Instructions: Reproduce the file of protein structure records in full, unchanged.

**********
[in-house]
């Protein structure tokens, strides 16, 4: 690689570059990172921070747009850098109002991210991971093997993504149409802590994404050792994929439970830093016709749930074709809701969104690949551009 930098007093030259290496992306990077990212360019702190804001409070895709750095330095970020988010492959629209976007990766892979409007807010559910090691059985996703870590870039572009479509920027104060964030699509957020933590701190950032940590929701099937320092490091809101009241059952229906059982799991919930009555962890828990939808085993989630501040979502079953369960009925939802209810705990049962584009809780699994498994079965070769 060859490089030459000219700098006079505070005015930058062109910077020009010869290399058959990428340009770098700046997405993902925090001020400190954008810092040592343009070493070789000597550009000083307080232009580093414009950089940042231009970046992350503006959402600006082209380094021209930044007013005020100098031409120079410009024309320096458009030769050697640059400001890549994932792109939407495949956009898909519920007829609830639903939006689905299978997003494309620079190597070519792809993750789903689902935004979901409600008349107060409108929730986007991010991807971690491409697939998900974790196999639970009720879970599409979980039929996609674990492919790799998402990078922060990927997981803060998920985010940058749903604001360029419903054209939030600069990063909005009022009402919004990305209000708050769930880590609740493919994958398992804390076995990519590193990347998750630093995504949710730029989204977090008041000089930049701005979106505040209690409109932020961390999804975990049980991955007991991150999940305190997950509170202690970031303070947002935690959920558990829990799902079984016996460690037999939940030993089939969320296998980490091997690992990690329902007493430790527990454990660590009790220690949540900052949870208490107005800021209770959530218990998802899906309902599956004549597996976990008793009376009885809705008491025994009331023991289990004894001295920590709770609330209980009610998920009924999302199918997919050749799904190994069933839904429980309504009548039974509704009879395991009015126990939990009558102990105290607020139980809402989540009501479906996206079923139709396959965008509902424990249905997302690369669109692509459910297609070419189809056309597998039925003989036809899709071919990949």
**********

[in-house]
């Protein structure tokens, strides 16, 4: 690689570059990172921070747009850098109002991210991971093997993504149409802590994404050792994929439970830093016709749930074709809701969104690949551009 930098007093030259290496992306990077990212360019702190804001409070895709750095330095970020988010492959629209976007990766892979409007807010559910090691059985996703870590870039572009479509920027104060964030699509957020933590701190950032940590929701099937320092490091809101009241059952229906059982799991919930009555962890828990939808085993989630501040979502079953369960009925939802209810705990049962584009809780699994498994079965070769 060859490089030459000219700098006079505070005015930058062109910077020009010869290399058959990428340009770098700046997405993902925090001020400190954008810092040592343009070493070789000597550009000083307080232009580093414009950089940042231009970046992350503006959402600006082209380094021209930044007013005020100098031409120079410009024309320096458009030769050697640059400001890549994932792109939407495949956009898909519920007829609830639903939006689905299978997003494309620079190597070519792809993750789903689902935004979901409600008349107060409108929730986007991010991807971690491409697939998900974790196999639970009720879970599409979980039929996609674990492919790799998402990078922060990927997981803060998920985010940058749903604001360029419903054209939030600069990063909005009022009402919004990305209000708050769930880590609740493919994958398992804390076995990519590193990347998750630093995504949710730029989204977090008041000089930049701005979106505040209690409109932020961390999804975990049980991955007991991150999940305190997950509170202690970031303070947002935690959920558990829990799902079984016996460690037999939940030993089939969320296998980490091997690992990690329902007493430790527990454990660590009790220690949540900052949870208490107005800021209770959530218990998802899906309902599956004549597996976990008793009376009885809705008491025994009331023991289990004894001295920590709770609330209980009610998920009924999302199918997919050749799904190994069933839904429980309504009548039974509704009879395991009015126990939990009558102990105290607020139980809402989540009501479906996206079923139709396959965008509902424990249905997302690369669109692509459910297609070419189809056309597998039925003989036809899709071919990949």